1/21/2011 8:20:29 PM Never Summer Raptor 169, ridden with Burton Cartel bindings, Forum Kicker boots. I'm an intermediate/ advanced rider, around 6'2" and 215#. I'd be very happy if I could always find fresh snow in the trees. I got on this board at a demo at Smuggler's Notch. I rode it for a little over 3 hours, mostly off-trail. They had gotten a few inches of fresh stuff overnight, and since it was a Wednesday, there was plenty of untracked snow around from the last few days of snowfall. I took the day off of work specifically because of the Never Summer demo. I wanted to ride the Heritage, but they only had it up to a 162, so I figured I'd go all out and ride the biggest thing they had. I figured that if I didn't like it, I'd swap it out for a smaller Premier. I liked it, so I didn't. My first impression was that it's a really good looking board. Not flashy and loud, a bit more understated, but definitely well made. The topsheet has a textured carbon fiber look that doesn't look nearly as good in pictures. I was surprised at how narrow the waist on the board was. 254mm on a board of this length looks really skinny. Given it's size, it felt pretty light. Once I got on the board, I first noticed the rocker contact point between the bindings. I've been riding cambered boards all season, so I felt it immediately. Once I started riding, I wasn't really as concious of it. It was easy to lift the nose off of the snow, but it didn't come up a long way. Just enough to get a little extra float. The narrow waist width makes this board very fast from edge to edge. That really helped make it feel shorter. I never thought that the board was too long or sluggish. Just cruising around on the groomers it was stable, but I did notice that the nose would wobble a little bit in the chop. It wasn't the fastest board on the mountain, but there is a lot of board touching the snow on a 169, and I don't really know how recently it was waxed. It certainly wasn't slow, but maybe I had really high expectations. I could lock into a carve fairly easily, and it held an edge really well. Not surprisingly, it wasn't very easy to ride switch, but it was doable. So on trail it was pretty good, but it's clearly not a board designed for tooling around on resort cruisers. I didn't even come near the park on this thing, and there really wasn't any reason to. It has pretty good pop off of natural features, but I didn't think it was as good as a regular camber board. Really, it's a little bit of a different feeling. The front foot pops up a bit easier, but the spring action off of the back foot isn't as good. It was stable on landings, and just like riding it regularly, jumps were better with more speed. Once I got the board in the trees, I was really happy. It was a lot of length for doing jump turns and really hard turns in the steep stuff, but the nose stayed up nicely and I didn't have to worry about burying it. Since it's a bit narrower, this board isn't designed to hold you up on top of the snow by having a big surface area. The long nose stays out on top of the snow with help from the rocker being shifted toward the back, and the narrow waist allows it to make fast turns, so the perfect conditions for this board are to be in pow riding with some speed. When you have it pointed down the fall line and you just flick it from edge to edge to get around whatever is in your path, it's amazing. I was really impressed with how nimble this board was considering the length. It rides best when you pick your line and charge down it, and that made me want to keep my speed up and really go for it. I let out a genuine 'Wooo-hoo!' or two while riding this thing, and I spent most of the day smiling. This is definitely a board I'd consider adding to my quiver, matched up with something a little bit stiffer than my current boot and binding setup. I wouldn't make it my primary board here in VT, but there are days where it would be a total blast to ride. They say 'he who hesitates is lost' and that could be the slogan for this board. If you are aggressive and don't hesitate to claim your line, this board will reward you with an amazing ride.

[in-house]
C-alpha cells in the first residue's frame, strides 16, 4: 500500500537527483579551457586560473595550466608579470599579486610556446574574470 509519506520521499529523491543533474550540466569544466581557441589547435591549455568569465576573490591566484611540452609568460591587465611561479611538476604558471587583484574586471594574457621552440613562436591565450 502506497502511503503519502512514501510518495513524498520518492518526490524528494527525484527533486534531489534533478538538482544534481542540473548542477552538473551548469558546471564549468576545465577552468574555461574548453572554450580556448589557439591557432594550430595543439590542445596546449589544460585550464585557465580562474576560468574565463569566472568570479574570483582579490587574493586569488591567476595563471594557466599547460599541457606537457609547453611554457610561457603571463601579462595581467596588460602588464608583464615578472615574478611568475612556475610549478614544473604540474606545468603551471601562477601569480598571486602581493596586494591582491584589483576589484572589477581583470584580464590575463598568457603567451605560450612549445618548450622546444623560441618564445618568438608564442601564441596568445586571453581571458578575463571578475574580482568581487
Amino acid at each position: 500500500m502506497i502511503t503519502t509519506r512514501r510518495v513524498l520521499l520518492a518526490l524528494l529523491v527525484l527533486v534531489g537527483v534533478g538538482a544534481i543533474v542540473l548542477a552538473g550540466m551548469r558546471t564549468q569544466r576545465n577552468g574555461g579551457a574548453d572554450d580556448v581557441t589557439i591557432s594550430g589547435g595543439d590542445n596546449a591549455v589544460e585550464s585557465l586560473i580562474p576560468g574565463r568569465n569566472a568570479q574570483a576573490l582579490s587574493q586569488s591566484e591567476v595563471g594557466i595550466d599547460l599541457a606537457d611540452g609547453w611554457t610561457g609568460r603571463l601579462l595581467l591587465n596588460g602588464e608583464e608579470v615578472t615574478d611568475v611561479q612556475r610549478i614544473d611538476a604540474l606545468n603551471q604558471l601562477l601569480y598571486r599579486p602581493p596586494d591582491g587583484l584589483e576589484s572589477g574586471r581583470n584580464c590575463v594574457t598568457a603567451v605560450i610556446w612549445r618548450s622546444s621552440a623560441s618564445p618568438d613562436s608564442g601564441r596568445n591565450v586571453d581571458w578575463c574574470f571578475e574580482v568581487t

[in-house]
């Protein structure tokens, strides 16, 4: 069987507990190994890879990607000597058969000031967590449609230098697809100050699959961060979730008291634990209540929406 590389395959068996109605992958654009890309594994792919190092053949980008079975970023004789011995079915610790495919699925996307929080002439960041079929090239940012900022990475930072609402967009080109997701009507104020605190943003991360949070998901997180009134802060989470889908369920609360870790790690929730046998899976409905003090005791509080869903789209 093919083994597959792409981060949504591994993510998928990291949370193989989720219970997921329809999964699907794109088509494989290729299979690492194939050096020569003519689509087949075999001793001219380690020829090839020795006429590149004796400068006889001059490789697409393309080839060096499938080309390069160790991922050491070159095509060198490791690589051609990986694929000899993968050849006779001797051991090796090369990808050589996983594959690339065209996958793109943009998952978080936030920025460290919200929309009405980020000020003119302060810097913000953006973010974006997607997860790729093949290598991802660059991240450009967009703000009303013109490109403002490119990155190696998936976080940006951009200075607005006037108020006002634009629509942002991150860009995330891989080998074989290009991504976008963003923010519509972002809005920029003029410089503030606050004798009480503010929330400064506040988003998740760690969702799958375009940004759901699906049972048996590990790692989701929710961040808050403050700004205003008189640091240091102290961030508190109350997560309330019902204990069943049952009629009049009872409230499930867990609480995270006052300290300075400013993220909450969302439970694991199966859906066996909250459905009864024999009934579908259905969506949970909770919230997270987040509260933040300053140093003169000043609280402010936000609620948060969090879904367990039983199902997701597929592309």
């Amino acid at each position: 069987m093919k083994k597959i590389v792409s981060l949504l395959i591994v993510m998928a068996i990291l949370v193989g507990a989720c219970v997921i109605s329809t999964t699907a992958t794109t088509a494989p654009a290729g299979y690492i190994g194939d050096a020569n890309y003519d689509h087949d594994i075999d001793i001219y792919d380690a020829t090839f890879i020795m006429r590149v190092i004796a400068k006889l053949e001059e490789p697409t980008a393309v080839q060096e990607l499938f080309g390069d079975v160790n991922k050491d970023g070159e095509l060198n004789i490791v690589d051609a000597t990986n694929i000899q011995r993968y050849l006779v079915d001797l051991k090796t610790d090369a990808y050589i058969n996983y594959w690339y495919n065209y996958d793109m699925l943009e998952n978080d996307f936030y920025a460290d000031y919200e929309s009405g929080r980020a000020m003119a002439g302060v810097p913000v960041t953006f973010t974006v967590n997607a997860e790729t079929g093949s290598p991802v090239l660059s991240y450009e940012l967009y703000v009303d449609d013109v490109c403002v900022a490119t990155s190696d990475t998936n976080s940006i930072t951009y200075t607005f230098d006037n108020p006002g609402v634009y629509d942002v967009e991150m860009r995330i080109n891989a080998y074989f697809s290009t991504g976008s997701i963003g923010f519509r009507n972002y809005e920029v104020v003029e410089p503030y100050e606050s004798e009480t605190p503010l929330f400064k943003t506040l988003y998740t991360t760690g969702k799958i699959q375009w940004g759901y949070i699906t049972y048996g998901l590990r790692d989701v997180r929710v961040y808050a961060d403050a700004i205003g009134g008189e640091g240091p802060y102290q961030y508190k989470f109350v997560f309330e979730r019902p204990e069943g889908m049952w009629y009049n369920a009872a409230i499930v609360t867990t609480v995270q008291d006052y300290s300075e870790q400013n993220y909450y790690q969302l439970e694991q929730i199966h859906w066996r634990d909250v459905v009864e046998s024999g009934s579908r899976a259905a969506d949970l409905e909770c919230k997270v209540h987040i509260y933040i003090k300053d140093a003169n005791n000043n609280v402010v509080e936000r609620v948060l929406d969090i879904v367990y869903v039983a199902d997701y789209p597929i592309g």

1/12/2011 7:42:10 PM Just like the title says, a Bataleon Jam up for sale. Board is a 2008 Jam 161. As far as I know this board is no different from the current model in dimensions, though there may be some slight differences in construction. Topsheet is in excellent shape, no delamination, a few faint scratches, no stickers, stomp pad, stains, etc. Base has light scratches that should be expected on a used board. No deep gouges, no core shots. Sidewalls and edges are in good shape, no separation from the sidewall, big dings, dents, etc. I like the board, but it's too short for me, so I went big and bought a Bataleon Omni 167, and I no longer ride this one. Can't find this board now for less than $570, but I'm selling it for $175. Get yourself on a triple base board without shelling out a ton of cash!